Monday, February 16, 2009

Choice Of Counsel

The Oklahoma Court of Criminal Appeals affirmed the first degree murder conviction of a mother for the death of her six-year old child. The trial court had disqualified retained counsel based on a claimed conflict of interest based on his relationship with the client:

The record reflects that on May 11, 2006, the State moved to disqualify David Christian from representing Appellant on the basis of an inappropriate physical relationship between Mr. Christian and Appellant; the existence of a conflict of interest between Mr. Christian and Appellant resulting from the physical relationship as well as statements made by Appellant to an undercover officer; an improper fee arrangement and improper financial payment; possession of relevant evidence in the form of a book bag belonging to Logan Tucker; and the appearance of impropriety. These reasons were set forth in detail in the State’s Memorandum of Law (O.R. 147-154). 

Mr. Christian filed an objection and attached two sworn affidavits, one from him and one from Appellant. In her affidavit, Appellant listed the statements attributed to her by the State and said that “none of the statements were true.” She further stated, “[a]t the time the statements were made, I was not aware that the person asking me questions was a law enforcement agent. At no time did he ever identify himself as a law enforcement agent.” (Defendant’s Exhibit A).  Appellant also stated that Mr. Christian had fully explained to her that if she felt any of the things said in the State’s recording were true, that she could file a report against him with the Oklahoma Bar Association, and she could have another attorney represent her in the case. In his affidavit, Mr. Christian also refuted and denied the State’s allegations of any conflict or impropriety.   

At the hearing, the parties stipulated that Mr. Christian paid the rent for Appellant’s motel from July 9 -15, 2002 (State’s Exhibit 1), and that he paid for and was listed as a co-applicant with Appellant for an apartment (State’s Exhibit 2). State’s Exhibit 2 also contained a lease agreement for Apartment No. 52, dated July 15, 2002, listing Mr. Christian and Appellant as co-tenants.  Mr. Christian also stipulated that if called to testify, Jamie Hensal would testify that in the summer of 2004 she found a backpack in Mr. Christian’s garage and was told by Mr. Christian that he knew it was there, and she should put it somewhere so he could find it later if needed.  The State alleged the backpack belonged to Logan Tucker [the victim] and that his name was written on it.  Mr. Christian would not stipulate to having any knowledge the backpack belonged to Logan.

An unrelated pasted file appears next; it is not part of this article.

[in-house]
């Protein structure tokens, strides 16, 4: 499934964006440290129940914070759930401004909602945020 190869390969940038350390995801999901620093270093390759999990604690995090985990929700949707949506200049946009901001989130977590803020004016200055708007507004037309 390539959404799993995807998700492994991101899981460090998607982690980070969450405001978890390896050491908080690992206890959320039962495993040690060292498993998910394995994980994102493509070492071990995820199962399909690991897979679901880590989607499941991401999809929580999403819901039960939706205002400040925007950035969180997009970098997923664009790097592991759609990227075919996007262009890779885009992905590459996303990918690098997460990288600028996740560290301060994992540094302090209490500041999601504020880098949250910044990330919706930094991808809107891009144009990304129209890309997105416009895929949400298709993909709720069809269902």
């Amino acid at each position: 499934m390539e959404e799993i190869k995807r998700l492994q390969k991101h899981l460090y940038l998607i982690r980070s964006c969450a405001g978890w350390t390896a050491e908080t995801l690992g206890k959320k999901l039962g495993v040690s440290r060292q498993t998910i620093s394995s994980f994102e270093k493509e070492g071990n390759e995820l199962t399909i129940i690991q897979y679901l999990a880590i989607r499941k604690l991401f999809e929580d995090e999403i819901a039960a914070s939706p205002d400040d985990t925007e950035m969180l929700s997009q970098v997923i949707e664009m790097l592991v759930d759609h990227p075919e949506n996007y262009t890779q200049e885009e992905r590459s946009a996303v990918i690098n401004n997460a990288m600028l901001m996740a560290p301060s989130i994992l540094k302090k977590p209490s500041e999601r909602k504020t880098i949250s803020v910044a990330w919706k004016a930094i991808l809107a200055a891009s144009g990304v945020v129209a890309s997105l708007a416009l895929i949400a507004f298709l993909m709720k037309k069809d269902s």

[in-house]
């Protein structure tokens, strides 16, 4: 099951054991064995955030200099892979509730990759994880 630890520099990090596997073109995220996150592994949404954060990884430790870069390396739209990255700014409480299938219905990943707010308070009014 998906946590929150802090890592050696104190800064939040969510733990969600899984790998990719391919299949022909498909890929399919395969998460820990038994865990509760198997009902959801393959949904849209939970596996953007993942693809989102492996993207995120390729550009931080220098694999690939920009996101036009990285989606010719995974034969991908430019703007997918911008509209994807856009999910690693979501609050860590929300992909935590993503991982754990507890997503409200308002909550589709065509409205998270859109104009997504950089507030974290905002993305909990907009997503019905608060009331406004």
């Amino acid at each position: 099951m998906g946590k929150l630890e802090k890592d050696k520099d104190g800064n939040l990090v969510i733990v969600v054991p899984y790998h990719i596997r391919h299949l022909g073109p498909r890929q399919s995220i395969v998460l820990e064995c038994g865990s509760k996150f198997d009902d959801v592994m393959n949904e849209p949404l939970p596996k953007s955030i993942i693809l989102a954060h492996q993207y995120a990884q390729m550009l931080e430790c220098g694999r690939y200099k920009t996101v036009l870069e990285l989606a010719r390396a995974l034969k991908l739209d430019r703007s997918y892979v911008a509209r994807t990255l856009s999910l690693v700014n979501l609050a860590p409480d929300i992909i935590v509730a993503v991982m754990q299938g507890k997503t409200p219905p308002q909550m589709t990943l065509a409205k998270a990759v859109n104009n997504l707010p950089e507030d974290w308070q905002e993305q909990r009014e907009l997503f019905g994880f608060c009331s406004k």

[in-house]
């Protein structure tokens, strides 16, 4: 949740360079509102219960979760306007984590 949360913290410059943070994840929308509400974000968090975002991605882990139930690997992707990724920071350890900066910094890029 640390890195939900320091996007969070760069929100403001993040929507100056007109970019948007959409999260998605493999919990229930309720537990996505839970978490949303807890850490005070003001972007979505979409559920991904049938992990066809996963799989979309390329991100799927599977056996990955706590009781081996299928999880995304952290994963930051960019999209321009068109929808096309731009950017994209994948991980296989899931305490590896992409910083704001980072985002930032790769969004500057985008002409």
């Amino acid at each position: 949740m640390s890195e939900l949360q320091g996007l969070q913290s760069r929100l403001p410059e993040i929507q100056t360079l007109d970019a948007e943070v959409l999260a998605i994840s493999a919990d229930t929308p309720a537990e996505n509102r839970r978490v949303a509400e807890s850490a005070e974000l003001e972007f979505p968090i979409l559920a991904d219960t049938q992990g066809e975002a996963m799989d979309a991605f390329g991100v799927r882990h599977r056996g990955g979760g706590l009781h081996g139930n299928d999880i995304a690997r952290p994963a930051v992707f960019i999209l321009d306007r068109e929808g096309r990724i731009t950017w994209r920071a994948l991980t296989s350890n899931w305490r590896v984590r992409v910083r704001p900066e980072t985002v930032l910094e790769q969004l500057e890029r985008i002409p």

The State then called Investigator Rick Stephens to the stand. Stephens testified that in his capacity as an undercover officer, he moved into an apartment on July 20, 2002, directly across from Appellant’s apartment in the Briarwood Complex in Woodward.  Stephens met Appellant the next weekend and over the next six weeks, the two had numerous conversations. Stephens tape-recorded these conversations.  During these tape recorded conversations, Appellant told Stephens that a movie was going to be made on Logan’s story and that Mr. Christian would be paid from the proceeds of the movie. Appellant also told Stephens that prior to the time they met, she had “made out” with Christian in a motel room. She said Christian told her he “wanted to have sex with her but he wouldn’t because of her status.” She said that at the time the police were executing a search warrant on her home, she and Christian were drinking at the City Limits bar.  Appellant told Stephens she felt that Mr. Christian did not trust her and that he was tape recording her statements. She explained that she didn’t know who to trust, that she couldn’t even trust her attorney. Stephens testified that he turned the tape recordings over to the District Attorney.  Stephens also testified that Appellant did not know he was with law enforcement and he never took her drinking or gave her alcohol. The tape recordings were admitted as State’s Exhibits 4 and 5.

The court found that the trial judge had properly ordered disqualification based on the above evidence. (Mike Frisch)

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